‘This One Summer’ Shines with Joy and Rains with Despair in a Touching Coming of Age Story

Awago Beach is the where Rose and her family spend their summers. Her friend Windy and her non-traditional family also spend every summer at a house on Awago Beach. The beauty of This One Summer is that it, like life, is about everything and nothing. 

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Rose is going through a huge transitional summer. Her parents are fighting and she imagines them getting a divorce. She doesn’t talk to anyone about what she fears or what she hears is going on with her family. She observes and avoids it instead.

Windy and Rose become eye-witnesses to a possible paternity scandal between some of the older teens in towns and Rose becomes engrossed in the drama. 

Windy is younger than Rose and, partially because their personalities are so different and partially because of their different ages and upbringings, the girls seem unlikely friends. Windy is Hawaiian and lives with a lesbian mother and her grandma. There’s no dad in the picture. Windy, true to her name is energetic, excitable and passionate. 

There are more story nuances that one can follow: the older teens and their drama, the history of the location and the Huron natives, the families of the girls, their choices in movies and more.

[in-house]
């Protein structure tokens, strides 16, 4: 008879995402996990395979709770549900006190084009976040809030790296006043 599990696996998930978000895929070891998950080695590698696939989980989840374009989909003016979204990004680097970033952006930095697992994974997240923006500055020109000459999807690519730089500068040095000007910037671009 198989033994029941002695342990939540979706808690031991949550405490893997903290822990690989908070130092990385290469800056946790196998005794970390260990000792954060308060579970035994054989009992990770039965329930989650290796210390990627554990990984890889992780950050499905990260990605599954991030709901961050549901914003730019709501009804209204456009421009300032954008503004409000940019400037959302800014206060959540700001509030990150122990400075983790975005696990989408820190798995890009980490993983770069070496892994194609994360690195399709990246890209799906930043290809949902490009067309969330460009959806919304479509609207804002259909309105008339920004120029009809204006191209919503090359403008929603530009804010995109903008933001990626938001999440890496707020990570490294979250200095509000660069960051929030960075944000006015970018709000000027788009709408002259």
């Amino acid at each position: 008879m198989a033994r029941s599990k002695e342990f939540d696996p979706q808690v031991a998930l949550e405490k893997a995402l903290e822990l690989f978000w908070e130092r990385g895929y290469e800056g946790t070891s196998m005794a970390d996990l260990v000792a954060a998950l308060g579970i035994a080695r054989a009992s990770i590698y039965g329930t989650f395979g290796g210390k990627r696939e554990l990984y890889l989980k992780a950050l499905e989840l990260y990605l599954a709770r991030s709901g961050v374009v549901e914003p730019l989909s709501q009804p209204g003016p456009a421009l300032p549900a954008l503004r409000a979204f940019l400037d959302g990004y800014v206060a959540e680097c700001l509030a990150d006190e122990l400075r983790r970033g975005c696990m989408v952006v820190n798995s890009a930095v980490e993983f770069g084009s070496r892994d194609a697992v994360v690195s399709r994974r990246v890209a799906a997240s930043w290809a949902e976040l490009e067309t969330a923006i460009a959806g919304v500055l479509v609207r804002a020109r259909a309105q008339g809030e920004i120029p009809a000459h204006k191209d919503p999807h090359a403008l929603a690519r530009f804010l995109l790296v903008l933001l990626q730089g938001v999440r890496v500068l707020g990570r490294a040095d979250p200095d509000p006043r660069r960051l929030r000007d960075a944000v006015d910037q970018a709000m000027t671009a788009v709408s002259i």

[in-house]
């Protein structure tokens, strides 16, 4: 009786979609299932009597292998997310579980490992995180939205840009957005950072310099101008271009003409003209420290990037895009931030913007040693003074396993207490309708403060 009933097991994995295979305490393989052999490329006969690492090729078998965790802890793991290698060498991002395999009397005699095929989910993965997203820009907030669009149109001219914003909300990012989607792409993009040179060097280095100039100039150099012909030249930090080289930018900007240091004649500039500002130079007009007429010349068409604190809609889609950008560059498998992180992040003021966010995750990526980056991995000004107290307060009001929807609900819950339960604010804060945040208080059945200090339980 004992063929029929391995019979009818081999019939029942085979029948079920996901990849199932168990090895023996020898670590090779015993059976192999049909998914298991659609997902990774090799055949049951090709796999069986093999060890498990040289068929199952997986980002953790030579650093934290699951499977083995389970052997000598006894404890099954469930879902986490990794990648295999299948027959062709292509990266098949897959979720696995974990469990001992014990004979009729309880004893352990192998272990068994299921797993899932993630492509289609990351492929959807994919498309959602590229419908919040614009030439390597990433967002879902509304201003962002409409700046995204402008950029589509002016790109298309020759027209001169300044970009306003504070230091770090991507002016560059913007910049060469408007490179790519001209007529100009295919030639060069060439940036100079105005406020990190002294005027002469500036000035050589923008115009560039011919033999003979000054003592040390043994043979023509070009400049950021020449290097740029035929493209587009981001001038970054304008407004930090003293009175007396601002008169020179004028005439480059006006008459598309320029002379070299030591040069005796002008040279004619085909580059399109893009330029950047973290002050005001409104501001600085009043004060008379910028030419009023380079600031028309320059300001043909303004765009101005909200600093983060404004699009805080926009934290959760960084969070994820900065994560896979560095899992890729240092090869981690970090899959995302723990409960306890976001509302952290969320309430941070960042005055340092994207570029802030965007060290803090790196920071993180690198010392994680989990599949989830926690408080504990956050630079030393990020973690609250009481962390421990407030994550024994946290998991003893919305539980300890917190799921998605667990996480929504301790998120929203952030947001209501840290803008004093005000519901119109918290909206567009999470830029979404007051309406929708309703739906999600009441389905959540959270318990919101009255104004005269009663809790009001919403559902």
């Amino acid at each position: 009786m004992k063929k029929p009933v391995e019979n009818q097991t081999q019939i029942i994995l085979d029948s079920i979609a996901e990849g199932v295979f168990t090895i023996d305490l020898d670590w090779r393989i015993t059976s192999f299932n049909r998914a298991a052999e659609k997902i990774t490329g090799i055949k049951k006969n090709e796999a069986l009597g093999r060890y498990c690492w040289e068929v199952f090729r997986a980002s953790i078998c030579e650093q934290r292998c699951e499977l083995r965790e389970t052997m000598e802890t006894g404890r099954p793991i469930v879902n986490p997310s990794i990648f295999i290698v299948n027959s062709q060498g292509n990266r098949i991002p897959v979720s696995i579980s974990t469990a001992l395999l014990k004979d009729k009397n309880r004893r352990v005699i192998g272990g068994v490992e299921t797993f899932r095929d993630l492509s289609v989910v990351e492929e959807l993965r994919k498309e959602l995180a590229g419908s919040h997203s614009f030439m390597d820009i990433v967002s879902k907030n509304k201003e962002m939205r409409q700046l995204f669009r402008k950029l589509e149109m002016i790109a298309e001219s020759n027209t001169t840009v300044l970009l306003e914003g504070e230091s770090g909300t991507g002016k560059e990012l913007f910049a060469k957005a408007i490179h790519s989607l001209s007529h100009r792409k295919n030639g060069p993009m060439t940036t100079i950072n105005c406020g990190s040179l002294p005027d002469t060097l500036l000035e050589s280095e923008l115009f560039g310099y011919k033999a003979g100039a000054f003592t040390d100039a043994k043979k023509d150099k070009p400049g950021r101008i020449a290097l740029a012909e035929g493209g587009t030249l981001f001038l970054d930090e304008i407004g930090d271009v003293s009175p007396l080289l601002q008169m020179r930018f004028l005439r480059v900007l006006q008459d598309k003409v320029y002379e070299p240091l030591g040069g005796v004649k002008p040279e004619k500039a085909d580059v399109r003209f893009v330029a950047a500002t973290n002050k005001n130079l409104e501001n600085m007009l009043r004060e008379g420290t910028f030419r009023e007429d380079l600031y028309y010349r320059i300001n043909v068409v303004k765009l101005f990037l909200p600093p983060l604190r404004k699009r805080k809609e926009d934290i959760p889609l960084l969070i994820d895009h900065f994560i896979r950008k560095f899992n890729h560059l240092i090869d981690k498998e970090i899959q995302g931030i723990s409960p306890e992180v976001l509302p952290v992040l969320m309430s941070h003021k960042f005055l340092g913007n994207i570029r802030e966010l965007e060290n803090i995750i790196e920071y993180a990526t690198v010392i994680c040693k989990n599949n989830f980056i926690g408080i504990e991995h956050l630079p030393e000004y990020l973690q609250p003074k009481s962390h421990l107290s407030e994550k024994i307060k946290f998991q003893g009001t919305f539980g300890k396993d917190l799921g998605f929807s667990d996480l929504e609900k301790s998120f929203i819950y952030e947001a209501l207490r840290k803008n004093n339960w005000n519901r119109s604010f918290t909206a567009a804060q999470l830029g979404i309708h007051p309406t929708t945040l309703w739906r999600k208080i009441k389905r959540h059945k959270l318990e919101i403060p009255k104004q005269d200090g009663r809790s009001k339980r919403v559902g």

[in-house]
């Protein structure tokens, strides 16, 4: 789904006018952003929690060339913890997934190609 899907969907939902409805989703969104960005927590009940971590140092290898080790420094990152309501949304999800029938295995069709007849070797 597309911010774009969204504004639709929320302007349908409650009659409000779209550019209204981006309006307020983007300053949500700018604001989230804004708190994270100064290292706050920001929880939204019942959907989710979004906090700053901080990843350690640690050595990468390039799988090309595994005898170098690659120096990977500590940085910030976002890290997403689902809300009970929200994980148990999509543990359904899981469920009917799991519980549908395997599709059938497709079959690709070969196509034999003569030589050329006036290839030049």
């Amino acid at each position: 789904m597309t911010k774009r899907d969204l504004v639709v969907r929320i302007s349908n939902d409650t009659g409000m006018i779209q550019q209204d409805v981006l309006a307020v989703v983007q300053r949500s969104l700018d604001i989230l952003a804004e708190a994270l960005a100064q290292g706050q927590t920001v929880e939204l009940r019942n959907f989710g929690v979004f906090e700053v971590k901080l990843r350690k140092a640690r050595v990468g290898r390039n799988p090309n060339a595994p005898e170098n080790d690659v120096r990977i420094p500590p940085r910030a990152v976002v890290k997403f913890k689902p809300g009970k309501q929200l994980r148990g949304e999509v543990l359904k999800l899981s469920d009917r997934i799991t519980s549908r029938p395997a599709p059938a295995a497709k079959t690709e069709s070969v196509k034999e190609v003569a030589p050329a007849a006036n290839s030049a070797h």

There is some graphic use of language and a lot of discussions of sexuality and body changes. The authors, Jillian Tamaki and Mariko Tamaki, have masterfully presented the mix of emotions that the girls are going through during this pivotal summer. The illustrations range from highly detailed leaves and faces to simplistic frames with a flipping Frisbee or a sky full of stars. It’s a remarkably beautiful book and the rendering of the homes and community bring the reader directly to Awago Beach. 

My Rating: 4 of 5 stars

Pub Date: June 2014

ISBN: 9781626720947

Page Count: 320 pages

Publisher: First Second

* Thank you First Second for sending me a review copy of this title in exchange for my honest review.

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